Paul attempts to put words in the king’s mouth. “Agrippa, you know this stuff… you believe the prophets.” Agrippa is in a difficult place. If he disagrees with Paul about the prophets, he will have problems not just with Paul but also with his fellow Jews. You’re not to say bad things about the prophets. But if he agrees, then he feels he’ll look silly to the Fetus and the Romans, who have no idea what Paul is talking about. So the king doesn’t answer Paul directly, but asks, almost sarcastically, “Paul, are you trying in this short period of time to make me a Christian?”

         Paul’s response to Agrippa is classic. Yes, that’s his intention, to lead Agrippa to Christ. Paul is praying that God will open up Agrippa’s and everyone’s eyes. He wants Agrippa to become, like Paul, a believer. At this point, the meeting breaks up as Agrippa leaves the proceedings. Perhaps his conscience is pricked, and he wants to get out of the room before he has to make a decision concerning Jesus. As Agrippa departs, he acknowledges Paul’s innocence. In his eyes, Paul has done nothing to deserve death. He also indicates that if Paul had not appealed his case to Rome, he could have been set free. It appears this appeal now works against Paul, for he is to be taken to Roman as a prisoner. The stage is set for Paul to make his last great journey.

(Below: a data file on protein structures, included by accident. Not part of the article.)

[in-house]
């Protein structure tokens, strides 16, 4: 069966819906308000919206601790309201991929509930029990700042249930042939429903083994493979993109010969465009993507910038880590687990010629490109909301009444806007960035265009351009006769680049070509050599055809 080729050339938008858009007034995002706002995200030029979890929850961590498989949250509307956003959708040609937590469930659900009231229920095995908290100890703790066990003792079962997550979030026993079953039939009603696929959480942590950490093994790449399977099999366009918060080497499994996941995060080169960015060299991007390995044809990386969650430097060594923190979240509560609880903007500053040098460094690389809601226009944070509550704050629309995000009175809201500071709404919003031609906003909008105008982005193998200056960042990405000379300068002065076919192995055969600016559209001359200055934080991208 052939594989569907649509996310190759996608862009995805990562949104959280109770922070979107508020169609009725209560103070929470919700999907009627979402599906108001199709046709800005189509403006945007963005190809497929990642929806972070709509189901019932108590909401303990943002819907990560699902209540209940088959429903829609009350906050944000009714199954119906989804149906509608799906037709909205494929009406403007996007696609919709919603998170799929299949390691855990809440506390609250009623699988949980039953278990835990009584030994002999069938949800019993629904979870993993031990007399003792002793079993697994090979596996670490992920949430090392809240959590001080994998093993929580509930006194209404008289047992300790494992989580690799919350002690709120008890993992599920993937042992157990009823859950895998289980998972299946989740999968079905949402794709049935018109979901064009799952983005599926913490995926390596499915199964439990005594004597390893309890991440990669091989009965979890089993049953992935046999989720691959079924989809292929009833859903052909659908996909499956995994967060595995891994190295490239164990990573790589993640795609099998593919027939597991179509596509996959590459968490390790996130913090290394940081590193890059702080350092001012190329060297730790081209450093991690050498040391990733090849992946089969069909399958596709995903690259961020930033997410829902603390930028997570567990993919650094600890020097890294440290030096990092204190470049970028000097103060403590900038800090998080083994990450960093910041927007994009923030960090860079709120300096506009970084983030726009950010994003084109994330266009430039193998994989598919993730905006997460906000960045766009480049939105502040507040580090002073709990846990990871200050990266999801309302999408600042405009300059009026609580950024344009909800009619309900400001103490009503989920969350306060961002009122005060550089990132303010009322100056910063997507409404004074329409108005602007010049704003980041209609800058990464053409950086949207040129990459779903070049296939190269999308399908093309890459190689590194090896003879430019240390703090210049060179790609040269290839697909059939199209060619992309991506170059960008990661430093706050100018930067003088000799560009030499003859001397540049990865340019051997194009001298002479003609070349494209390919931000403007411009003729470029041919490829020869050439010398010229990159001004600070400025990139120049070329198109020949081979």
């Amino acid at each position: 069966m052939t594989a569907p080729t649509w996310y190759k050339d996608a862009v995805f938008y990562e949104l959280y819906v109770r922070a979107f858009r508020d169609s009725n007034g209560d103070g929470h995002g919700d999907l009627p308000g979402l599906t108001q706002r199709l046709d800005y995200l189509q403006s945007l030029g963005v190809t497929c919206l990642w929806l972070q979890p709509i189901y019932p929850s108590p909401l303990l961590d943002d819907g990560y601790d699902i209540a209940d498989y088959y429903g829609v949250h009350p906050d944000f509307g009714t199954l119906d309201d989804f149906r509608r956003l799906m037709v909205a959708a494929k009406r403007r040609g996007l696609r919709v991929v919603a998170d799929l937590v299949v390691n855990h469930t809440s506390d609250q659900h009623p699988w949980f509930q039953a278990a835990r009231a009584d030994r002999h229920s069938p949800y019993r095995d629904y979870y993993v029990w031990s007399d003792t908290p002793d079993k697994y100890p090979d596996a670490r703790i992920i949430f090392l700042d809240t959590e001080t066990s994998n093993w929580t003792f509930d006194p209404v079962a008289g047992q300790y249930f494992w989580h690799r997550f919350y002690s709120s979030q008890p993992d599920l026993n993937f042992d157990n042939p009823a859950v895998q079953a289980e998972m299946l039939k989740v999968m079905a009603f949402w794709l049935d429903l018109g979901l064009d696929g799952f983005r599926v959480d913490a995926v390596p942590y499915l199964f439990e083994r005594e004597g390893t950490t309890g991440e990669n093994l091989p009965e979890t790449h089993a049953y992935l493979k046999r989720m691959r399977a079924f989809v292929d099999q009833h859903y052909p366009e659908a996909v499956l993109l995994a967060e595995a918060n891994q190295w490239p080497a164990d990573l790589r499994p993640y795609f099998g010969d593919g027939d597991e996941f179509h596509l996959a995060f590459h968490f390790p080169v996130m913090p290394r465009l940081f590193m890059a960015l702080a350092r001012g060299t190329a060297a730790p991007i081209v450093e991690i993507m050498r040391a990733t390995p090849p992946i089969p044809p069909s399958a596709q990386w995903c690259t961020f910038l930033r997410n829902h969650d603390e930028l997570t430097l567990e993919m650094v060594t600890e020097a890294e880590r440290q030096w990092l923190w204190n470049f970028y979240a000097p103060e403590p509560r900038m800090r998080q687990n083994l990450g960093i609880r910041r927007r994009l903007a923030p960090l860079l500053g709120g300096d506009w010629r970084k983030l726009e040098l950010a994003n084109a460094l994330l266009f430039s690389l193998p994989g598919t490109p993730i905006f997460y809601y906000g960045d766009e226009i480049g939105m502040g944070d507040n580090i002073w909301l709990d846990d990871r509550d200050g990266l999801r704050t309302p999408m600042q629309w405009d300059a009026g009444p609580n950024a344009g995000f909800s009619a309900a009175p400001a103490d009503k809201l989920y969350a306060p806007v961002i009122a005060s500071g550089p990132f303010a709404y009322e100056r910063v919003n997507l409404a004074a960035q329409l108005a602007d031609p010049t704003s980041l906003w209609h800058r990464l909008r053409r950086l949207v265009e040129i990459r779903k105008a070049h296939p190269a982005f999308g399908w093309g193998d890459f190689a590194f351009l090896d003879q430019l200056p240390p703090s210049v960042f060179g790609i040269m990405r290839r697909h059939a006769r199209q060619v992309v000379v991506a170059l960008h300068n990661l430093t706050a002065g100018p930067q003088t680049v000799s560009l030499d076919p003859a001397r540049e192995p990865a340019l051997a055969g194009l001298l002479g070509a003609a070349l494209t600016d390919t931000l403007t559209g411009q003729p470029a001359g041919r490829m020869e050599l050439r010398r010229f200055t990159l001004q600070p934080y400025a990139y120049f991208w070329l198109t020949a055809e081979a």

What is it that we should learn from this passage? How should we apply what happen to Paul to our lives? Like Paul, as followers of Jesus, we’re to desire the best for everyone, including our enemies, including those who judge us, and including those who accuse us. In the face of troubles, we are to place our hope, not in our abilities to argue or to attack, but in Savior Jesus Christ.

          As I’ve suggested, our society has become more apathetic about the faith. In other societies, there is even opposition. We just seen the release of Andrew Brunson, a long held Christian pastor in Turkey.[5] Even more troubling is the Death Penalty sentence for blasphemy against the Koran handed out to a Christian woman in Pakistan. It’s been appealed to that’s country Supreme Court, but one shouldn’t have to suffer in such a manner as has this woman.[6] There are Christian farmers in Nigeria whose villages are being wiped out.[7] There are churches being closed in China.[8] We need to keep our brothers and sisters around the world in our prayers and hope that when they are persecuted that can, like Paul, display their trust in Jesus Christ.